It is difficult to imagine that two different dynasties could have identical or almost identical dynasty functions. The probability of such a coincidence is extremely small already for dynasties composed of 10 rulers. Nevertheless, the number of such coincidences, for even longer dynasties of 15 rulers, turns out to be unexpectedly large. N.A. Morozov, who noticed the coincidence between the ancient Rome and the ancient Jewish state, discovered the first examples of surprisingly identical pairs of dynasty graphs. A formal method to study such similarities was introduced by A.T. Fomenko.

There is another surprise, besides coincidence of the dynasty functions, the other numerical functions confirm with very high probability that these dynasties are indeed the same. It brings us to a suspicion that in fact we are dealing with repetitions in the conventional version of the history. Fomenko discovered dozens of strong coincidences, sometimes between three and more dynasties. But, there are no more such coincidences in the history of the better-documented epochs, for example starting from the 16th century.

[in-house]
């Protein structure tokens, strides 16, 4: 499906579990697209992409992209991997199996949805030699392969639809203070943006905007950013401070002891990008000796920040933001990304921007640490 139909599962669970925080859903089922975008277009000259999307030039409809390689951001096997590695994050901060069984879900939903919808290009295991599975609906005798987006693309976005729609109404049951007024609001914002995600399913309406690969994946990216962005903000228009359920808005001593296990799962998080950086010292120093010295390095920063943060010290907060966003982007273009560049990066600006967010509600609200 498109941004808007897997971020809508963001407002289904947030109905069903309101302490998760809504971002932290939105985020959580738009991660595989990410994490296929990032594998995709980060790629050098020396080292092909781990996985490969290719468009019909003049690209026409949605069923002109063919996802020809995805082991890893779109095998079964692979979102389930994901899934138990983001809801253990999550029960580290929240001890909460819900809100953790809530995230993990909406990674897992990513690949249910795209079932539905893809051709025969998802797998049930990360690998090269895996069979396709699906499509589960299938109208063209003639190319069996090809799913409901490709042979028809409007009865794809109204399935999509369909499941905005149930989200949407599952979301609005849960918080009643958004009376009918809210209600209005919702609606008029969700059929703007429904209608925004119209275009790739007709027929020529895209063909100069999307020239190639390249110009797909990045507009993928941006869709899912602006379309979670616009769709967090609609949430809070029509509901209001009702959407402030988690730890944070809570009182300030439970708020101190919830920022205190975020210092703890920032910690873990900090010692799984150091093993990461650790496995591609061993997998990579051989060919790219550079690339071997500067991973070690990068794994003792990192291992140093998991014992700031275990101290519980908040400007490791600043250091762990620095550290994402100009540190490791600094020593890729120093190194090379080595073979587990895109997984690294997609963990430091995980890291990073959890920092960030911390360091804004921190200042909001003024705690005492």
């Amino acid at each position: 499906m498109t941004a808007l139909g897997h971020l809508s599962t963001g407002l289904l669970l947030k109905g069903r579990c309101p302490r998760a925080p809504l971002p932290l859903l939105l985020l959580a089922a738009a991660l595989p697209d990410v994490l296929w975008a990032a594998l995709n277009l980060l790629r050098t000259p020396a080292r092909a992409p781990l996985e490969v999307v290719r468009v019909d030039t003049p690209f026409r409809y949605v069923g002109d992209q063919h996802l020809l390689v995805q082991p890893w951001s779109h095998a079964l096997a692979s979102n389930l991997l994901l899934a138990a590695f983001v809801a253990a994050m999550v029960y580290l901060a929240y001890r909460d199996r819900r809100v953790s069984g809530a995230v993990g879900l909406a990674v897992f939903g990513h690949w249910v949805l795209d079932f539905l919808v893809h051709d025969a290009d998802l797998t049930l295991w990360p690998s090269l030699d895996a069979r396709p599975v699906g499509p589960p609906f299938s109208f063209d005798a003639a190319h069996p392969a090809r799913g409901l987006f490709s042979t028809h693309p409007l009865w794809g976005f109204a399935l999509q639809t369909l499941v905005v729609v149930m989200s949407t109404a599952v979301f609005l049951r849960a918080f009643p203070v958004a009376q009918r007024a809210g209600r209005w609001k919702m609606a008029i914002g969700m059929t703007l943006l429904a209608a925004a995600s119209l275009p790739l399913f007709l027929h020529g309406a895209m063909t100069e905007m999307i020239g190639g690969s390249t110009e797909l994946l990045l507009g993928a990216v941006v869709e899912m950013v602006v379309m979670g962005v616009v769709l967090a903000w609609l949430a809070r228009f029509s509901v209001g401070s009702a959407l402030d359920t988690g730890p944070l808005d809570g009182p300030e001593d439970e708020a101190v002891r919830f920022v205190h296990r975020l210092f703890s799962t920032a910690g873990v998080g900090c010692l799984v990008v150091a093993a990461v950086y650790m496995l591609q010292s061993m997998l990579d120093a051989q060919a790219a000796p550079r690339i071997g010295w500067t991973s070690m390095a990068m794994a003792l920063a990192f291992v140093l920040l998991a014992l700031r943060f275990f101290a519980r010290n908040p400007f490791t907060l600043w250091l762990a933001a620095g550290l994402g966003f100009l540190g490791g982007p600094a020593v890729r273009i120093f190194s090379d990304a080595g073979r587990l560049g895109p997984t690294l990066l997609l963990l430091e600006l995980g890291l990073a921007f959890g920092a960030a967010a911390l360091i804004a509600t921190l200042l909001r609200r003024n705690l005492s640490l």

Using empirico-statistical analysis A.T. Fomenko and his collaborators discovered dozens of historical repetitions which most probably were mistakenly organized as unrelated sequences of historical events. Extremely high probability for these identifications exclude any possibility for an accidental coincidence. Let us illustrate several such historical duplicates based on selected from the book [98] material. We begin with an example showing similarities between two dynasties, one the dynasty of the Holy Roman-German Empire (10th - 13th AD) and the other — the Jewish Kings according the Bible (9th - 5th BC). On Figure 1.24 we show the vertical time line with two graphs of reign durations on its opposite sides for comparison. On this chart, we start the dates for the dynasty of Jewish kings in the year zero, which is not a date according to some era but simply indicates the starting "zero" point for this dynasty. According to Scaliger's chronology the beginning of this dynasty is around 922 B.C. Figure 1.24 was taken from the monograph [98] by A.T. Fomenko.